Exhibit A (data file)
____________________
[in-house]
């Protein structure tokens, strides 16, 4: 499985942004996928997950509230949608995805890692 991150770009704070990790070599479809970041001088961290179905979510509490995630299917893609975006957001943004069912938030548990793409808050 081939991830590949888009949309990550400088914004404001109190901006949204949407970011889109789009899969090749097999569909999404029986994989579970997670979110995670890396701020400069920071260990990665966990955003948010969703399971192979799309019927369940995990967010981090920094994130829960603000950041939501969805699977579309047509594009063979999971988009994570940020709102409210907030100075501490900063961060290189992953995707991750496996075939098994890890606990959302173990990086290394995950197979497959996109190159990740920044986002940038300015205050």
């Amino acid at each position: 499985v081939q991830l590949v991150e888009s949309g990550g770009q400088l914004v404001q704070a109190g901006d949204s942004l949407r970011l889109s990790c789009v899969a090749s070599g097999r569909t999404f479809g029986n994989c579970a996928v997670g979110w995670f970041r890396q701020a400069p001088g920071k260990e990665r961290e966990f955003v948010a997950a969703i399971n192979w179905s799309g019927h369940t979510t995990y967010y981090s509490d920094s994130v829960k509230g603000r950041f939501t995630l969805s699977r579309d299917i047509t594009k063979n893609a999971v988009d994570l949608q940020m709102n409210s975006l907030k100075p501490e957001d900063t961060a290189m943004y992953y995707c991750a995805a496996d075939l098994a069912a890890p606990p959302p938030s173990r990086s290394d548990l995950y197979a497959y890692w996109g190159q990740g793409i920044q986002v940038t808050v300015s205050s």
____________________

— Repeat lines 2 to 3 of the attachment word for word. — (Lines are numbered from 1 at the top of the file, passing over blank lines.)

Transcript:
């Protein structure tokens, strides 16, 4: 499985942004996928997950509230949608995805890692 991150770009704070990790070599479809970041001088961290179905979510509490995630299917893609975006957001943004069912938030548990793409808050 081939991830590949888009949309990550400088914004404001109190901006949204949407970011889109789009899969090749097999569909999404029986994989579970997670979110995670890396701020400069920071260990990665966990955003948010969703399971192979799309019927369940995990967010981090920094994130829960603000950041939501969805699977579309047509594009063979999971988009994570940020709102409210907030100075501490900063961060290189992953995707991750496996075939098994890890606990959302173990990086290394995950197979497959996109190159990740920044986002940038300015205050």
């Amino acid at each position: 499985v081939q991830l590949v991150e888009s949309g990550g770009q400088l914004v404001q704070a109190g901006d949204s942004l949407r970011l889109s990790c789009v899969a090749s070599g097999r569909t999404f479809g029986n994989c579970a996928v997670g979110w995670f970041r890396q701020a400069p001088g920071k260990e990665r961290e966990f955003v948010a997950a969703i399971n192979w179905s799309g019927h369940t979510t995990y967010y981090s509490d920094s994130v829960k509230g603000r950041f939501t995630l969805s699977r579309d299917i047509t594009k063979n893609a999971v988009d994570l949608q940020m709102n409210s975006l907030k100075p501490e957001d900063t961060a290189m943004y992953y995707c991750a995805a496996d075939l098994a069912a890890p606990p959302p938030s173990r990086s290394d548990l995950y197979a497959y890692w996109g190159q990740g793409i920044q986002v940038t808050v300015s205050s």